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Humanities 2017, 6(4), 75; https://doi.org/10.3390/h6040075

Narrating Entanglement: Cixous’ “Stigmata, or Job the Dog”

Languages and Literatures of Europe and the Americas, University of Hawai‘i, Honolulu, HI 96822, USA
Received: 28 June 2017 / Revised: 26 September 2017 / Accepted: 11 October 2017 / Published: 15 October 2017
(This article belongs to the Special Issue Animal Narratology)
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Abstract

Cixous’ “Stigmata, or Job the Dog” sits at the intersection of animal studies, autobiography, narrative voice, and philosophy. In this essay, I focus on narrative voice and trace its shifts—from human to entangled to animal. At the heart of this essay rest questions about what epistemological shifts are necessary vis-à-vis literature, such that an animal “voice” can be heard as a narrative voice. What would constitute a non-anthropocentric autobiography? What would constitute one narrated by, in this instance, an animal, specifically, a dog? In answering these questions, this essay at once grapples with philosophical-theoretical paradigms, with animal studies, with literary genre studies, and especially autobiography, and with narrative voice. I explore these questions with the aim of contributing to what Derrida has called zoopoetics and particularly to the study of non-anthropocentric autobiography. View Full-Text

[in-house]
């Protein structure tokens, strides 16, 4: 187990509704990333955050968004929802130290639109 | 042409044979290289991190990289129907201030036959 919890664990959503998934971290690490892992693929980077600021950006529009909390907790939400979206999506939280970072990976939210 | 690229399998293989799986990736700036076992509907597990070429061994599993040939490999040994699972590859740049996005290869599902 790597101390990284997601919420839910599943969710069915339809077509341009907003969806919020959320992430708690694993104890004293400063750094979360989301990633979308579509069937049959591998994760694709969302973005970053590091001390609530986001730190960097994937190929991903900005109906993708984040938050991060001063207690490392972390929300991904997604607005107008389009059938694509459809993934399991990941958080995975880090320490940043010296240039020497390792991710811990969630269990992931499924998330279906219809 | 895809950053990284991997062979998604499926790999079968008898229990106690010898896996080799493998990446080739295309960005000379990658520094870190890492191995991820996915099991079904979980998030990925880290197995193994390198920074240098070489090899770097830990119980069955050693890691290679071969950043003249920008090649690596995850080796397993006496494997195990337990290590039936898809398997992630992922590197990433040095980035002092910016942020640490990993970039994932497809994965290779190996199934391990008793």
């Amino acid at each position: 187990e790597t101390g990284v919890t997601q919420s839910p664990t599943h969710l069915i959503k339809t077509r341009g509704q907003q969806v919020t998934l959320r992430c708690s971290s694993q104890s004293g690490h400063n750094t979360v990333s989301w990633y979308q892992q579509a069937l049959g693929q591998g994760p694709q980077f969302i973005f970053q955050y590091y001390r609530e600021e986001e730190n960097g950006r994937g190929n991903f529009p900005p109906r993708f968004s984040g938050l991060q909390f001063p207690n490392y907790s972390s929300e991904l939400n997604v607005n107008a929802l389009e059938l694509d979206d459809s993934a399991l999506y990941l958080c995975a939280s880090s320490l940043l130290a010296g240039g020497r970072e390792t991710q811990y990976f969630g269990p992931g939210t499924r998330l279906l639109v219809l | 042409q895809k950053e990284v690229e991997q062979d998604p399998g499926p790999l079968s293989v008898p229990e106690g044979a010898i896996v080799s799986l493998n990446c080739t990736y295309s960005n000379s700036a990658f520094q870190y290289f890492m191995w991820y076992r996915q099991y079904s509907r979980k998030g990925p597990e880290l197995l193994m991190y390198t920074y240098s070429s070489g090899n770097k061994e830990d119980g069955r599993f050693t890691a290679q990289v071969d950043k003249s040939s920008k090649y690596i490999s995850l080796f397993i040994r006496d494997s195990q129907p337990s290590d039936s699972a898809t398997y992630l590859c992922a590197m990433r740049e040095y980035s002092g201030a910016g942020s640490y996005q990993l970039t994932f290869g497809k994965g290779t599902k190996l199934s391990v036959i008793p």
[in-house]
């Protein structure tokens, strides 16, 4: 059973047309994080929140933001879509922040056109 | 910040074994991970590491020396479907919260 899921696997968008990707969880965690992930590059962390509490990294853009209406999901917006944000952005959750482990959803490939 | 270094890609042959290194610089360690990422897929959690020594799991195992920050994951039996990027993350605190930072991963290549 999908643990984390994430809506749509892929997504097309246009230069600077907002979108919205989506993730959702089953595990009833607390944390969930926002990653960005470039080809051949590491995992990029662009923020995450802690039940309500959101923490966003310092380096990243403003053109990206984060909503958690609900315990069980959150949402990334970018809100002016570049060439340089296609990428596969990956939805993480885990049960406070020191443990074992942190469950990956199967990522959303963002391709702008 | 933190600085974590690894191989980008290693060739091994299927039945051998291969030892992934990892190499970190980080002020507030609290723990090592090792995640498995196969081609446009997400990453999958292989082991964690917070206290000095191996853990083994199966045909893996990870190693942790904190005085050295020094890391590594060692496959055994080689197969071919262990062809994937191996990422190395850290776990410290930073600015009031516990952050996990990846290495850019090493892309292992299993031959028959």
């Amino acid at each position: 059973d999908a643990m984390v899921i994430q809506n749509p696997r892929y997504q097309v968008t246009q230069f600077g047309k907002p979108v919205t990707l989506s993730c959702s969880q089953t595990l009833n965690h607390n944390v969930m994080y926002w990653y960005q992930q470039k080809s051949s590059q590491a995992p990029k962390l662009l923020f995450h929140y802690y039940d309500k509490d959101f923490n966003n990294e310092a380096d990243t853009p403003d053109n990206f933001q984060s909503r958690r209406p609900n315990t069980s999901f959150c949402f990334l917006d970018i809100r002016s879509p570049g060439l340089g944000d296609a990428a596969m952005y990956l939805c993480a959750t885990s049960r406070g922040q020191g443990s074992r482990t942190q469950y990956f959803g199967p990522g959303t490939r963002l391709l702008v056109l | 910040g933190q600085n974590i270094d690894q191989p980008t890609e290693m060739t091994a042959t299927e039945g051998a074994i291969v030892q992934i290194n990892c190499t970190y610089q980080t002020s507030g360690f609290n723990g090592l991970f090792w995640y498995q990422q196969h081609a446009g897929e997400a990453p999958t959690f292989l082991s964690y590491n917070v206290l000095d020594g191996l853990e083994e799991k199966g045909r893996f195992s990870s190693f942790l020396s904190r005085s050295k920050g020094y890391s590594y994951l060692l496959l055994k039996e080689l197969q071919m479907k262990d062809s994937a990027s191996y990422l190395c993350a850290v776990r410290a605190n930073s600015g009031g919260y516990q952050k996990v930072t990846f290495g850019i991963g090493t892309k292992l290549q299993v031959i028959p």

Keywords: autobiography; genre; narratology; narrative voice; human; animal; anthropocentrism; entanglement; Cixous; dogs; zoopoetics autobiography; genre; narratology; narrative voice; human; animal; anthropocentrism; entanglement; Cixous; dogs; zoopoetics
This is an open access article distributed under the Creative Commons Attribution License which permits unrestricted use, distribution, and reproduction in any medium, provided the original work is properly cited. (CC BY 4.0).
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Gerhardt, C. Narrating Entanglement: Cixous’ “Stigmata, or Job the Dog”. Humanities 2017, 6, 75.

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